Tuesday, June 30, 2009

The End. The Beginning

I guess you could call this a part two to my travels/final chapter to my year abroad.  After traveling around in a giant circle, I returned to the farm in Liguria for a week.  I finally finished my walk path, which was thoughtfully nicknamed "St. Jon Jon WWOOFer Street," and got to see how a chicken becomes food. 

I apologize for the morbidness of this photo, but it's life and something you confront when working on a farm with animals.  Tobi, a member of the farm, walked me through the slaughtering of a chicken while I eagerly positioned myself for a good shot. 

My last week at the farm was the perfect way to say goodbye and give closure to this experience.  A good portion of the group was at the farm for a course in Tai Chi, which I got to participate in as well.  
Here's the group in discussion after a huge and delicious Italian lunch.  It was a beautiful and hot day, perfect for lounging in the shade.  That night I got to cook everyone dinner.  I made gnocchi in a mushroom, marsala sauce for 16 Italians and received an approving "Bravo."  It was my way of saying "Thank You."
I left the farm on a Monday morning, saying goodbye to some of the kindest people . . .  and one very affectionate dog.  I caught I ride to Milano, stayed the night with the hospitality of Paolo (The Teacher), and caught a sad flight to Dublin the next day while listening to Fabrizio de' Andrè. 

Being in Ireland was a bit of a shock at first.  I could actually understand everything I heard and read!  After realizing that english was the official language of this place, I explored the beautiful city.  Being over shopping and looking at old buildings, the only thing that was left was to find some good art. 

After having a good chat with a tourist information attendant, I found myself at the amazing Hugh Lane Gallery, where there is a large portion of the collection dedicated to Francis Bacon.  Here is his studio, exactly the way he left it.  If you know his art, this will make sense to you.  If you don't, click on his name and find out.  There were also a number of notable artists' work there, including Manet, Monet, Gustave Corbet, and Brocquy.  

Outside, Dublin seems like a typical city.  But there is really cool, interesting and modern architecture all over the place, including this sky-reaching tower in the middle of the main shopping area.  

It is really neat during the night.  With just the top illuminated, it seems like this point of light is floating in the air.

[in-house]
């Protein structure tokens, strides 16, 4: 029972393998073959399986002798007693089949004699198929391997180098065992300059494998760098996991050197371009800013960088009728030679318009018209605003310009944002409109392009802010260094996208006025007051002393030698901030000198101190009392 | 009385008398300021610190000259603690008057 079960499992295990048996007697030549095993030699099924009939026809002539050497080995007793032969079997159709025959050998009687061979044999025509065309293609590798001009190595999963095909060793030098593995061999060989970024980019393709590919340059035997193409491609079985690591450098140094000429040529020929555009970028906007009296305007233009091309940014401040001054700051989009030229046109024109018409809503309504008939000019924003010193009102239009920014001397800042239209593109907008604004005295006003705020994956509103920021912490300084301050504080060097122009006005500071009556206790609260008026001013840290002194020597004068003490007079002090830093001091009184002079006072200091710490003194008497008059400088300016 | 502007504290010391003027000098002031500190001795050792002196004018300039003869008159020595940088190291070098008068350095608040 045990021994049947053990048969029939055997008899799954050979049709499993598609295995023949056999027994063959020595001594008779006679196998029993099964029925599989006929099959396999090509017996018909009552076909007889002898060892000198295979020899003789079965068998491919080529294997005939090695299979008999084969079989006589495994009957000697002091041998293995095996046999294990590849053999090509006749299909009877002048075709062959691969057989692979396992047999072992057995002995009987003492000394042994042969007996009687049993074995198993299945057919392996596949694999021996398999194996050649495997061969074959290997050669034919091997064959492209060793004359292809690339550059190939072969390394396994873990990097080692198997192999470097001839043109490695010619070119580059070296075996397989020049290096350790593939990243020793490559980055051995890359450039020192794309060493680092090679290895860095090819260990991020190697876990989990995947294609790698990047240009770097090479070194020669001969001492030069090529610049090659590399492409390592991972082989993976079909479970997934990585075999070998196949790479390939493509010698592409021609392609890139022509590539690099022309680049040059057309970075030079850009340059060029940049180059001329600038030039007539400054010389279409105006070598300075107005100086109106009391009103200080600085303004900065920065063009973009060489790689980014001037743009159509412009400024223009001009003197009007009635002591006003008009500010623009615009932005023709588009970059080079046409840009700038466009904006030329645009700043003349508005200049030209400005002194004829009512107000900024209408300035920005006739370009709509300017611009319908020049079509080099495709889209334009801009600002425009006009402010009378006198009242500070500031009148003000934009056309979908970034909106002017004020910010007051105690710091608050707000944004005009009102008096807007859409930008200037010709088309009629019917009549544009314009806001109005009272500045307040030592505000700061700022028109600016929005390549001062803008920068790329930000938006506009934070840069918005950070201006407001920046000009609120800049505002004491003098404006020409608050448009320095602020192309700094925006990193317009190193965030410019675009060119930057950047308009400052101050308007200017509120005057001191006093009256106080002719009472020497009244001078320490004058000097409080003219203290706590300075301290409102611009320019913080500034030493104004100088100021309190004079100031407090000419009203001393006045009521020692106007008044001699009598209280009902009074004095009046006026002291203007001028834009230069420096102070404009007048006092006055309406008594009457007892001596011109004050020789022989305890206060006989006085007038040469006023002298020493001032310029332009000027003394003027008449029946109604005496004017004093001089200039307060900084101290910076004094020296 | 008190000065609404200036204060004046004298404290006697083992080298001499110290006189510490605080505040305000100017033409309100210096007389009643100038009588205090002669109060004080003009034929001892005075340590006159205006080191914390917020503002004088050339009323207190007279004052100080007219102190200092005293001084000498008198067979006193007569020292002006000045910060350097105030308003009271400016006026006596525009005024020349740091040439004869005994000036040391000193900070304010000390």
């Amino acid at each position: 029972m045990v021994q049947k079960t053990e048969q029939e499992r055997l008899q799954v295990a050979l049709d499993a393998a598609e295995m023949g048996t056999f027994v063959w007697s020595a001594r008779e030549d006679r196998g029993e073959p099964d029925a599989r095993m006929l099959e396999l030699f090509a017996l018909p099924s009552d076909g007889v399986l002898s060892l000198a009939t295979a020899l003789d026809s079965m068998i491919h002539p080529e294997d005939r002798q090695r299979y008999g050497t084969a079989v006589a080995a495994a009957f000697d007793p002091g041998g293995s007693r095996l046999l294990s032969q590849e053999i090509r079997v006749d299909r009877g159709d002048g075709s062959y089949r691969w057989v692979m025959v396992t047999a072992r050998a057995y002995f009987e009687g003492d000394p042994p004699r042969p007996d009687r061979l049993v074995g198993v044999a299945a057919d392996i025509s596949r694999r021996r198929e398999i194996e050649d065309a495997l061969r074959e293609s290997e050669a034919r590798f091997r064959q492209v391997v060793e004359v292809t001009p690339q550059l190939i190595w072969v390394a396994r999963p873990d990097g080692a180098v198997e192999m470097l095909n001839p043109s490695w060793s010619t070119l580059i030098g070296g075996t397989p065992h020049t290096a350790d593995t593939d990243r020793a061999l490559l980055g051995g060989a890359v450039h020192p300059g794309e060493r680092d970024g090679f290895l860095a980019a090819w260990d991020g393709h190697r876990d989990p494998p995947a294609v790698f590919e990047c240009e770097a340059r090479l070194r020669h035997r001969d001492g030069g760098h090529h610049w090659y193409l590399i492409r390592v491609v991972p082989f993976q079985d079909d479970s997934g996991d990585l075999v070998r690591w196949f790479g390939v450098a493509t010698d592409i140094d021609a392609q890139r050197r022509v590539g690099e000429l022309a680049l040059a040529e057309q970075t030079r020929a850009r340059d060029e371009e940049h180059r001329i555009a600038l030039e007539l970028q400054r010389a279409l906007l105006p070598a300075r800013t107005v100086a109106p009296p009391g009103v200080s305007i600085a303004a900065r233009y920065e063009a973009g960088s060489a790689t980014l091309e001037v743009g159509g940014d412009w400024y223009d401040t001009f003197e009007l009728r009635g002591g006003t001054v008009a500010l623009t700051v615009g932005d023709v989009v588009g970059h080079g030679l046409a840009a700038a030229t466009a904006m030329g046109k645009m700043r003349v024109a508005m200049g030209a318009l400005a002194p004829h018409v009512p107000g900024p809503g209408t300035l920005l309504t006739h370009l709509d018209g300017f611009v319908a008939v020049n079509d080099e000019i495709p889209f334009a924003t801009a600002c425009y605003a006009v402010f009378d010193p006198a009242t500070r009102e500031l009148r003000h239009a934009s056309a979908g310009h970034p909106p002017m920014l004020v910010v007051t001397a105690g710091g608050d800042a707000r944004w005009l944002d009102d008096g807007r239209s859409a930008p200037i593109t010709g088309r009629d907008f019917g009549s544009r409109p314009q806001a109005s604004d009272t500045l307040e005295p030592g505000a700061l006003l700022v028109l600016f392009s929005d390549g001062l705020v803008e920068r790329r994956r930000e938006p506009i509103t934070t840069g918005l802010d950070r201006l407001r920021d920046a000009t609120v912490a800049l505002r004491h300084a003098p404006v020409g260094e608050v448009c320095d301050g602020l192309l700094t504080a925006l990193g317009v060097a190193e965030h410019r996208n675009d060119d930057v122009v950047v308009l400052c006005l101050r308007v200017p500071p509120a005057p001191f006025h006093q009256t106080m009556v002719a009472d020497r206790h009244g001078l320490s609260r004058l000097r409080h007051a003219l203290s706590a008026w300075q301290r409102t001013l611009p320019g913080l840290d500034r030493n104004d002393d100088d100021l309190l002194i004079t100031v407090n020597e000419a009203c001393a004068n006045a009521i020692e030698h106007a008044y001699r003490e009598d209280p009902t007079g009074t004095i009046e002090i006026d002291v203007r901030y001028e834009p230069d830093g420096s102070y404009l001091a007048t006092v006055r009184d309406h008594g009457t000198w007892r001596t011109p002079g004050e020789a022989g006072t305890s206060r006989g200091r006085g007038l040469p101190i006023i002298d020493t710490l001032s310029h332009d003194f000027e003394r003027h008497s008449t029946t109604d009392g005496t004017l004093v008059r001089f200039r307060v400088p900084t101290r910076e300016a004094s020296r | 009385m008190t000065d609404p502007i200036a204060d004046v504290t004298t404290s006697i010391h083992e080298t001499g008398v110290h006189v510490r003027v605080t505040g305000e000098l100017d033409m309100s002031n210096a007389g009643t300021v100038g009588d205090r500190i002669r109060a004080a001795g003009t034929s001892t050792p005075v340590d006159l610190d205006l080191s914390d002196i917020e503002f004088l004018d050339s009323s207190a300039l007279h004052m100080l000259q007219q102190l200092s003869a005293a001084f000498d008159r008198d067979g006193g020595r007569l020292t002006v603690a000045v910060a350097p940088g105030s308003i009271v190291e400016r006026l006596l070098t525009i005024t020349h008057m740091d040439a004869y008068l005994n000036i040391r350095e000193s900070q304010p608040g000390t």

On my last day in Ireland, I took a day trip to Cork with the hope of seeing a Conor Harrington in real life.  This extremely talented street-turned-gallery artist is from Cork and I knew of  a few places he might have left his mark.  Unfortunately, I couldn't find anything. 

I did, however, get to see other amazing works like this one.  

The next day I headed back to the States.  It is totally unreal what you have to go through, compared to everywhere else I've been, to get into this country.  They checked my passport literally five times before boarding the plane and non-US citizens have to go through this:

Finger print all ten fingers and photo.  It can make one feel like a criminal for just going on vacation.  

My travels weren't quite over as soon as I expected.  My plane leaving Dublin was delayed and pushed back everything.  I flew to Philly and got stuck there for the night, having missed my original connection and a hopeful new one to San Francisco.  They did pay for my food and hotel this time, so it was a bit better than last year, but still a pain.  The following day I flew to Vegas before finally getting back to San Francisco, officially ending Chapter Italia.  

To summarize the last week, I've been spending some much needed time with Casey, got to see an amazing concert by Grizzly Bear, found the perfect place to live and actually got the room, had a giant welcome back party and reconnected with friends, and am playing the "Let's Find A Job!" game.  Wish me luck!

To my friends in Italy (Ai miei amici in Italia):
Veramente, grazie mille per tutto. Il mio tempo in Italia era grandissimo e sono proprio felice che èrano un parte. Grazie per la tua ospitalità, la tua gentilezza, e la tua amicizia (e anche il cibo!) Spero proprio che ci rivedremo ancora nel futuro e che il mio italiano sarà un po meglio. Arrivederci per ora. A Presto!


celia said...

Bravo to your Italian dish. It sounds so yummy. I am so glad you can cook.

Good thing you gave us a link to Francis Bacon - now I get it. Wow that street art is cool and very amazing.

How frustrating to get delayed which messed up the rest your flight. Uggh.

I enjoyed your "excellent adventure". Best to you with the "Find A Job" game.

Dennis said...

Totally awesome year. I guess 4.5 years of Pacific can be stuffy but what a spring break was that! Glad you back safe and sound. By the way, I had the same experience preparing my pet chicken for dinner when I was 8 yrs old. Take care! Love dad!!!!